Whippet Bad: A Flood of Nitrous Thefts Plagues U.K. Hospitals and Clinics
NOS thieves bust into medical centers in search of oxygen-deprived debauchery.
Despite legislation banning the improvised laughing gas in the United Kingdom, and shortages of the novel psychoactive substance in the United States––nitrous oxide, or NOS, also called “whippets,” continues to see widespread use among drug consumers. Long gone are the days when whippet fiends could stroll into a Stop & Shop, load up an armload of whip cream in aerosol cans, and indulge in a high-lactose gas party out in the parking lot.
Currently, a wave of nitrous thefts is breaking across the U.K.. In recent months, whippet larceny has dominated the NOS narrative in Britain's media cycle, with the odorless gas most notably coming up missing from veterinary clinics and hospitals.
As KINDLAND has previously covered:
“This toned-down laughing gas is still sold, semi-legally, in [U.S.] smoke shops and across the Internet. Nitrous is most accurately categorized as a grandfathered-in notation on an ever-expanding list of gray-area substances that range from DIY to designer highs and are often experimented with in ways not intended by original manufacturers. . . When inhaled directly, nitrous oxide, or a slightly different version huffed out of whipped cream canisters, can elicit feelings of euphoria, lightheadedness, and a brief escape from the here and now.”
So why are so many Britons jacking nitrous tanks these days?
Per the 2016 Global Drug Survey, nitrous oxide was the seventh-most-popular drug worldwide, but the second most popular drug in the U.K. that year. Nearly 23 percent of U.K. GDS respondents said they had taken the novel psychoactive substance in the 12 months preceding the survey’s release. The uptick in England’s whippet usage coincided with the 2016-enacted Psychoactive Substances Act. According to the Home Office, this “blanket ban on the sale, supply, importation and exportation of the dangerous drugs will apply across the U.K. whenever they are intended for human consumption,” and grants authorities “new powers to shut down ‘headshops’ and U.K.-based online dealers, helping to protect potential users from harm and communities from anti-social behaviour.”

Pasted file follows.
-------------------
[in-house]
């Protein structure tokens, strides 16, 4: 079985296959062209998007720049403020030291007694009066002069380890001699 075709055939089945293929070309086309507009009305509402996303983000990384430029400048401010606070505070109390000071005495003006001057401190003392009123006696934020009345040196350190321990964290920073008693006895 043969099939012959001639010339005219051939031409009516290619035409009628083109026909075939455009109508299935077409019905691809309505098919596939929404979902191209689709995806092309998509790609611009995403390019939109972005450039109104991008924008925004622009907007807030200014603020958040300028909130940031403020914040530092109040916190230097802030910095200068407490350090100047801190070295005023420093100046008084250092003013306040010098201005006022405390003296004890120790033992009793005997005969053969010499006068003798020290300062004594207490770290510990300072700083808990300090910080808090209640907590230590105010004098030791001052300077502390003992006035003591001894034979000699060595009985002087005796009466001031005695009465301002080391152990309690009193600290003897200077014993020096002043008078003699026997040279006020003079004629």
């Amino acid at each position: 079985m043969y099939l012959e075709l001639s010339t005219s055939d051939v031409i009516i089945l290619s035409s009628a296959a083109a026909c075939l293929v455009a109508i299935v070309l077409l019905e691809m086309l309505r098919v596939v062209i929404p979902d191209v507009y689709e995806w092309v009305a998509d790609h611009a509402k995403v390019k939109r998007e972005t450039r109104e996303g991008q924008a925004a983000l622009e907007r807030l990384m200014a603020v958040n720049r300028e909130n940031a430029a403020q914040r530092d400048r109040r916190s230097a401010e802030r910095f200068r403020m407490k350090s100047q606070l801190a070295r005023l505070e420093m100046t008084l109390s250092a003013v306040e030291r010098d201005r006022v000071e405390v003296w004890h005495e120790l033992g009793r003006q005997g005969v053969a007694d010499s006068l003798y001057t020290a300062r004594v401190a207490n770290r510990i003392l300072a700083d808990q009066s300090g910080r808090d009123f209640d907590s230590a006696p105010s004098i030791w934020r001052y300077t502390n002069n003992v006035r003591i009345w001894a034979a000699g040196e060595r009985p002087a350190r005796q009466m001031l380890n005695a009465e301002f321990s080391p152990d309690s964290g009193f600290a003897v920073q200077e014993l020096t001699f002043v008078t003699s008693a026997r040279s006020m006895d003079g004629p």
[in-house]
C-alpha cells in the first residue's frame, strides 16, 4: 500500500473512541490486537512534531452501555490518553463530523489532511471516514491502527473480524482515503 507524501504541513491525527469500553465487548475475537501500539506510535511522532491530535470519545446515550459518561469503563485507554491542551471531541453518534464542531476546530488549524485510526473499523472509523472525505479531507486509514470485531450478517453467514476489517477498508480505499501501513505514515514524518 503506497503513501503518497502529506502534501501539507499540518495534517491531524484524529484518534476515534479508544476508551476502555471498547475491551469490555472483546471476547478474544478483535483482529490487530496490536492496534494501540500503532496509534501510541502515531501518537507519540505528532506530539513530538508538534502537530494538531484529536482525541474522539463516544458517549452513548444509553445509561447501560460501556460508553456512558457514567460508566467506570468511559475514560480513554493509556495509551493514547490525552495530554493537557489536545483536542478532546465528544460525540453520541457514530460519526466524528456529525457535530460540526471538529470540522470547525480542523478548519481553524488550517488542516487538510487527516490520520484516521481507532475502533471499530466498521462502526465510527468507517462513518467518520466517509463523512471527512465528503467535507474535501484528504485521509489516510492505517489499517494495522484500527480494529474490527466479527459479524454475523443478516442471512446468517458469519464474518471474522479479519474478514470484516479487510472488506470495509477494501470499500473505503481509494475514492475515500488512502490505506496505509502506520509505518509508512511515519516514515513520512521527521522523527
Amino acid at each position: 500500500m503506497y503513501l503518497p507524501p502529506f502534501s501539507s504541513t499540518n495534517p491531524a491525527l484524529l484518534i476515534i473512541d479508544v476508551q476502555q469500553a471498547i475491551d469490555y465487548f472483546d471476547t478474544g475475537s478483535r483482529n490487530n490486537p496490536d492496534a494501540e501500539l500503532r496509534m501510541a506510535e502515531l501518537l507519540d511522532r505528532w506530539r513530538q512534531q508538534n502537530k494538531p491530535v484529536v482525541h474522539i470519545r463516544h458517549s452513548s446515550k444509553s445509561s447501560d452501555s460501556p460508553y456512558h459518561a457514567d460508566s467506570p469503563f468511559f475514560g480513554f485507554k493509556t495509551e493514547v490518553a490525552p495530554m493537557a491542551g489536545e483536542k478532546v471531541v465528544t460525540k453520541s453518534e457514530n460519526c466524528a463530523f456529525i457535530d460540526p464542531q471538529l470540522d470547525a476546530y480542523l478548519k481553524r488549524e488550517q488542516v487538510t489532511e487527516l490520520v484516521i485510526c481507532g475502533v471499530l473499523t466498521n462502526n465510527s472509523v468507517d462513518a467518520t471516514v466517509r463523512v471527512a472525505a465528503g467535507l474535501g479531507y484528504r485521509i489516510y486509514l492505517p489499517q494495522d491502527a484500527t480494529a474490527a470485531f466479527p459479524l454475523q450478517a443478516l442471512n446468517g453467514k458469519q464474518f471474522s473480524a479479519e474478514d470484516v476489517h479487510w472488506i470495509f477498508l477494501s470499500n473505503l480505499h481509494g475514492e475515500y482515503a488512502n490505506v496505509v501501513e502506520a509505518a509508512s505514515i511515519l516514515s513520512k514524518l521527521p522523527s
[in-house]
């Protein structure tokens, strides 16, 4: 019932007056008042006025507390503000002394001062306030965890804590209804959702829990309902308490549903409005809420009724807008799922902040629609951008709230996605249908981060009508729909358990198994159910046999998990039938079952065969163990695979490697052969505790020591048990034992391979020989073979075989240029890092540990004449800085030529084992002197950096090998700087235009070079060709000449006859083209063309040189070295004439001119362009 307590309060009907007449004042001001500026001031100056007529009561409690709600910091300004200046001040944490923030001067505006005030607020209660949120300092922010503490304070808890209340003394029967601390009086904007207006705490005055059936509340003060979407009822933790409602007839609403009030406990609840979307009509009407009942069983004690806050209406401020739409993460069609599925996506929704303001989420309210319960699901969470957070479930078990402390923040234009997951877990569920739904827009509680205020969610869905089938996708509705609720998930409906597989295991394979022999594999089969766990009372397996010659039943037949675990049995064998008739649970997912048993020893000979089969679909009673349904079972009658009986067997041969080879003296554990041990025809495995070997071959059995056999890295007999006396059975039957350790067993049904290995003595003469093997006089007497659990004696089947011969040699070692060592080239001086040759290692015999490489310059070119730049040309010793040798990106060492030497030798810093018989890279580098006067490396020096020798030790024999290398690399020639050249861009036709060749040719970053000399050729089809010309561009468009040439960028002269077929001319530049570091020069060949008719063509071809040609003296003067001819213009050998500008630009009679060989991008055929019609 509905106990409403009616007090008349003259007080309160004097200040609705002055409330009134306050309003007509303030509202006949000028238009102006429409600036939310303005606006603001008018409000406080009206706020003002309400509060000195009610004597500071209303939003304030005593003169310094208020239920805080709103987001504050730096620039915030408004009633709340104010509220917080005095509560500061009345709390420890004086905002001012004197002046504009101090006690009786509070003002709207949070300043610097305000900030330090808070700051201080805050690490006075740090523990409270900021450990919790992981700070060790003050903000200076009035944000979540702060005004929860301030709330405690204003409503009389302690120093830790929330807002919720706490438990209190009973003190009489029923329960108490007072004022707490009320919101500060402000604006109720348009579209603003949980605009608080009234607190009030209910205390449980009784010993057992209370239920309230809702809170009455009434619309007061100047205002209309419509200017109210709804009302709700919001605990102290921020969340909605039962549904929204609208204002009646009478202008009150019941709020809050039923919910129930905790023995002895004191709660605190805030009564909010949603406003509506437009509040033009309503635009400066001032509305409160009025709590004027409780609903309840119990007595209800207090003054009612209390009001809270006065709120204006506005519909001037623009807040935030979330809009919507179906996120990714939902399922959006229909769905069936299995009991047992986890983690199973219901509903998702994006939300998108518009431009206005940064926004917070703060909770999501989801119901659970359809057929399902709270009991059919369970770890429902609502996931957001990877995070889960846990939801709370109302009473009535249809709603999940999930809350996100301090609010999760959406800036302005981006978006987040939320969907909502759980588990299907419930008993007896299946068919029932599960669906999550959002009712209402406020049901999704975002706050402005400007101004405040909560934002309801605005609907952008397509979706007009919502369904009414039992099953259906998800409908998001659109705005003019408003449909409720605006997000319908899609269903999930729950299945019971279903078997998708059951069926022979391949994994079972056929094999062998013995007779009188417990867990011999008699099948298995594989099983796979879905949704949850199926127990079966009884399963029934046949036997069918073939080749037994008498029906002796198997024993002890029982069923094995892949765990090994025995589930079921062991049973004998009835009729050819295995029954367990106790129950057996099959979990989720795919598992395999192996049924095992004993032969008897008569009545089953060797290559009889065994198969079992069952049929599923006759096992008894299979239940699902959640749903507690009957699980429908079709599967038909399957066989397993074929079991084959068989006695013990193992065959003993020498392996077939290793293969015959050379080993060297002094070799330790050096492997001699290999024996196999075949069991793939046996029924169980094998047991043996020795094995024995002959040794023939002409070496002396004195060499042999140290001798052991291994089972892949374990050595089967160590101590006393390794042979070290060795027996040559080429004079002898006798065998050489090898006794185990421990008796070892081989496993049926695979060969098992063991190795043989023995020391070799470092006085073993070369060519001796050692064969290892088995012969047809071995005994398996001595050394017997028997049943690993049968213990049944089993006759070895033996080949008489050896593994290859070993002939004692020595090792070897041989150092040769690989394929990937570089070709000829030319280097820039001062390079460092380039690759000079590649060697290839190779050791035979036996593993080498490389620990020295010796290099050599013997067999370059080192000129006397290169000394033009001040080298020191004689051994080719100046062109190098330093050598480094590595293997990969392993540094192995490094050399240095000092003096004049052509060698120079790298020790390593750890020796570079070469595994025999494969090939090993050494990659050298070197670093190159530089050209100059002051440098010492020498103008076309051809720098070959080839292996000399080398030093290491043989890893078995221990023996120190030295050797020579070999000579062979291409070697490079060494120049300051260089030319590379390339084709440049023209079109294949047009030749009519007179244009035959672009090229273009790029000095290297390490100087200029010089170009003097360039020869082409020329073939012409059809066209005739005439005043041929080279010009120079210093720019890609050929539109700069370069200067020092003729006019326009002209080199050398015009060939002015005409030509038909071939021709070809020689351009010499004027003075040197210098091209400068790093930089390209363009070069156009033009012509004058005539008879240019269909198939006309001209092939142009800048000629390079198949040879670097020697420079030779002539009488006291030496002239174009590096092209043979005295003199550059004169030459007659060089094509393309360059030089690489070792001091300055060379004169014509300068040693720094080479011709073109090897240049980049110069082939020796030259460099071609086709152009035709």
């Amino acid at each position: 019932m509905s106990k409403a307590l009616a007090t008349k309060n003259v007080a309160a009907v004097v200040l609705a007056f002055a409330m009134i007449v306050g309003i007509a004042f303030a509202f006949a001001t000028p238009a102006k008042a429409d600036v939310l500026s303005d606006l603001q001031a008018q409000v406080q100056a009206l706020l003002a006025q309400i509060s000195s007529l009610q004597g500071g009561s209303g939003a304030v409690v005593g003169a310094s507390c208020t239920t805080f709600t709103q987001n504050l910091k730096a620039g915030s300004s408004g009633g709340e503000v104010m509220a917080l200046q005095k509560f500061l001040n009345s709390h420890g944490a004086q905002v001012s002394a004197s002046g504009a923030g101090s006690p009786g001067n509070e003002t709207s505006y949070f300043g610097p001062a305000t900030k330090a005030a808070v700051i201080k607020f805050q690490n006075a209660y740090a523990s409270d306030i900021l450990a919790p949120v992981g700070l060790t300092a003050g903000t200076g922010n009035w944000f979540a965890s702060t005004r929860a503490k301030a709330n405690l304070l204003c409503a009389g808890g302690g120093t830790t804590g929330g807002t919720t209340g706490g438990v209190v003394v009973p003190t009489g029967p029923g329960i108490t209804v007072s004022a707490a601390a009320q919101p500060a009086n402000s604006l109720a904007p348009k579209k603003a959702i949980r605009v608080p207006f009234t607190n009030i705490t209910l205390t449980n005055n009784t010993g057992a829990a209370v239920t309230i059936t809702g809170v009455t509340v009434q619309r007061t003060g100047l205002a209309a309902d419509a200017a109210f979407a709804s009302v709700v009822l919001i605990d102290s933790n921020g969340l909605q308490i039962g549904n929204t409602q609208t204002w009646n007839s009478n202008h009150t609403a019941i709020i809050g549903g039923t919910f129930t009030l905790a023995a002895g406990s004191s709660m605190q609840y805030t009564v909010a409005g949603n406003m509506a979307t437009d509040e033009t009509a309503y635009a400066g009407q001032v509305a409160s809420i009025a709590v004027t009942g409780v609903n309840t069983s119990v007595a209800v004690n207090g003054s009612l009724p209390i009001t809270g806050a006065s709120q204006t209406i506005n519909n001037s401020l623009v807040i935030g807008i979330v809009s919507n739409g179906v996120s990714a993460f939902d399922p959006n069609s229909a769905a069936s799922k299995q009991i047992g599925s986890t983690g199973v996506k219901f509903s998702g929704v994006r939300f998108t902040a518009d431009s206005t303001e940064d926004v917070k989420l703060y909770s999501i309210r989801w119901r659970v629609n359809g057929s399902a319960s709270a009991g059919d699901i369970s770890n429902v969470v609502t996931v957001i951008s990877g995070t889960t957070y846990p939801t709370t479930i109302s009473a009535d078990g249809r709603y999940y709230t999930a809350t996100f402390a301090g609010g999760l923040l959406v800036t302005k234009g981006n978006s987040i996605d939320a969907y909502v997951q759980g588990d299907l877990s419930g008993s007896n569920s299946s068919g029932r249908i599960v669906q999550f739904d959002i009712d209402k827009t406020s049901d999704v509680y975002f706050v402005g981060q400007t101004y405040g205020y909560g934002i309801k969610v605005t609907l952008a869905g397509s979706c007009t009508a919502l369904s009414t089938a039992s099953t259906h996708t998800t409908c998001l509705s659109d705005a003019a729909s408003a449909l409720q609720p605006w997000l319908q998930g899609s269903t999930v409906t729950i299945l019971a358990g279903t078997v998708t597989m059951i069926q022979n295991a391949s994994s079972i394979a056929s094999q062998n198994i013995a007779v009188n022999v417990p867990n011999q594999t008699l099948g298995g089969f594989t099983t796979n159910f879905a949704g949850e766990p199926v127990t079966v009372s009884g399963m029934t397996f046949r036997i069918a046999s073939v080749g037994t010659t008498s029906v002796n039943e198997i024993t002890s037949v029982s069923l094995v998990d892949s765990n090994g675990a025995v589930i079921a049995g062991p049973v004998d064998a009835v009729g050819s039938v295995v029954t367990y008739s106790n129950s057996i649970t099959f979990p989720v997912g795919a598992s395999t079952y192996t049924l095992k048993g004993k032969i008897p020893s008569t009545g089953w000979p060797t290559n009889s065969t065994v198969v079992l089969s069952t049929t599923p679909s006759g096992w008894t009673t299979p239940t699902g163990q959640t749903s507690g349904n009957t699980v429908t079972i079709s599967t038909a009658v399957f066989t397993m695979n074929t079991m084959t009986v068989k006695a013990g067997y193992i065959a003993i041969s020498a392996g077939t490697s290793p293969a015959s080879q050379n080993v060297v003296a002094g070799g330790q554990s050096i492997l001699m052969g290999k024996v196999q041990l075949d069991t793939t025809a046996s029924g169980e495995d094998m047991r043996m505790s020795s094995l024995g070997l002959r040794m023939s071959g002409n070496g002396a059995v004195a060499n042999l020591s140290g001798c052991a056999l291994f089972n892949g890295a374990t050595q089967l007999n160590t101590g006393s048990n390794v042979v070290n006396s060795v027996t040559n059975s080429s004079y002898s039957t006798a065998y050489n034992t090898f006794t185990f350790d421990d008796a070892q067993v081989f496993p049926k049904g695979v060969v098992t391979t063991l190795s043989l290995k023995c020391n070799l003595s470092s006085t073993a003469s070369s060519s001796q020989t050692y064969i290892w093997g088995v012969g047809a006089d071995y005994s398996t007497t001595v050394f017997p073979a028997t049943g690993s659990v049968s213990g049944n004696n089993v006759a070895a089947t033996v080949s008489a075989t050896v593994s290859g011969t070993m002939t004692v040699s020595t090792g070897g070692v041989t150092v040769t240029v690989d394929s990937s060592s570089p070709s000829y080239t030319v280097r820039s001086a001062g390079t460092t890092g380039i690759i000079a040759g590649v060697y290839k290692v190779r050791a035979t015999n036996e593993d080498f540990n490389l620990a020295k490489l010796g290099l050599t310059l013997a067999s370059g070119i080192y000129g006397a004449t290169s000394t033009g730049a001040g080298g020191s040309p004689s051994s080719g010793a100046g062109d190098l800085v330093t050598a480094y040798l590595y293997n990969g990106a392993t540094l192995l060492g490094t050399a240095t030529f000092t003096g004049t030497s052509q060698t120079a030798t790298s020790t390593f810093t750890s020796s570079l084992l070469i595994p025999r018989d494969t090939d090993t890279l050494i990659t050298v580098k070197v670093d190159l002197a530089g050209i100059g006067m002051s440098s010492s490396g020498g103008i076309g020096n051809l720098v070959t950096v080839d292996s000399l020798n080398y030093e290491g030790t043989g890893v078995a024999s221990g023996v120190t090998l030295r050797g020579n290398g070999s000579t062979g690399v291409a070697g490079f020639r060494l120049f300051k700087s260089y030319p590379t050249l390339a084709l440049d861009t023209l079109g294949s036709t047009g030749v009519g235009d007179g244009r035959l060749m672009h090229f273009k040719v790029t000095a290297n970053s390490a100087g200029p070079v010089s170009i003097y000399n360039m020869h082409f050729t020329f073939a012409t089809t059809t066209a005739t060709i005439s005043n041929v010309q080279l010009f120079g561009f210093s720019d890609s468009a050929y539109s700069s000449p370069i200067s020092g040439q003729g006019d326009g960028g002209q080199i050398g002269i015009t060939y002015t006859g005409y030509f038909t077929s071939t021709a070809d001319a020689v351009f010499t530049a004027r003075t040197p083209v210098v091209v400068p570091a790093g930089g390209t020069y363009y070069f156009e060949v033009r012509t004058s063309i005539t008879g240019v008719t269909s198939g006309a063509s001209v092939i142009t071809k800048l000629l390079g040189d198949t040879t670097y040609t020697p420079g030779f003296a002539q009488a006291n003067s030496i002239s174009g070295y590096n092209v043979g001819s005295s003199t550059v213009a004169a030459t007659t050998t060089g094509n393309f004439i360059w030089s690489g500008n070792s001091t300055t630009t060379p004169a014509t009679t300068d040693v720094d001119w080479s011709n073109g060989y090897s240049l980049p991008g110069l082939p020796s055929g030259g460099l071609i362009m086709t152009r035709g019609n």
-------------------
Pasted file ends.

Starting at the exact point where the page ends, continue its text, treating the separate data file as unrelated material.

Criticism of the legislation suggests that the ban––which exempts coffee, nicotine, and caffeine, includes synthetic cannabinoid “spice,” and defines psychoactive substances as anything “capable of producing a psychoactive effect in a person who consumes it, and is not an exempted substance”––has possibly given rise to criminal activity, and say its enactment potentially empowers black market suppliers.
Thus the flood of nitrous thefts.
In May of 2016, a five-foot-high nitrous tank was stolen from the University of Cambridge’s Department of Veterinary Medicine. The incident was followed in September 2016, when two men reportedly took off in a black Audi from a Canterbury, England, hospital with six tanks in the boot, while four tanks were separately ganked from Scotland’s Victoria Hospital––both instances left police searching for the nitrous thieves.
Similarly, a U.K. woman was sentenced to prison following a year-and-a-half-long “crime spree,” which included the plunder of seven six-foot-tall nitrous tanks from Royal United Hospital in Bath, England. According to the BBC, enforcing the psychoactive substances ban meant a police crackdown on the laughing gas, with one raid turning up 50,000 canisters intended for sale. A previous BBC investigation had reporters buying black-market NOS canisters from vendors over Facebook.
Photo: Ben Karris/KINDLAND
These U.K. NOS thefts can, at least in part, be attributed to the popularity of nitrous-filled balloons being sold and consumed among ravers and British youth at house parties.
"It probably should [concern me] but it's just become quite normal,” a woman told the BBC. "Every time you go out, if you go to a house party, it's always there.”
As reported by VICE U.K.:
“. . .over 100 medical gas cylinders were reported stolen from healthcare facilities across the country, with the true figure likely to be even higher. . . The National Health Service (NHS) estimates that losses resulting from the thefts and damage caused by the burglaries were in excess of £100,000 [$125,000] that year. . . NOS was included in the Crime Survey for England and Wales for the first time in 2012-13, with 6.1 percent of adults aged 16 to 24 saying they'd taken nitrous oxide. That had risen to 7.6 percent by the following year.”
Though stealing sizable tanks of compressed nitrous oxide is no easy task, the criminal act continues trending. For now, though, the jacking of NOS from hospitals and veterinary clinics by users in search of oxygen-deprived debauchery, or suppliers seeking revenue, seems to be mostly contained to the U.K., whereas direct-to-consumer sale of off-label laughing glass is still widely legal in the United States.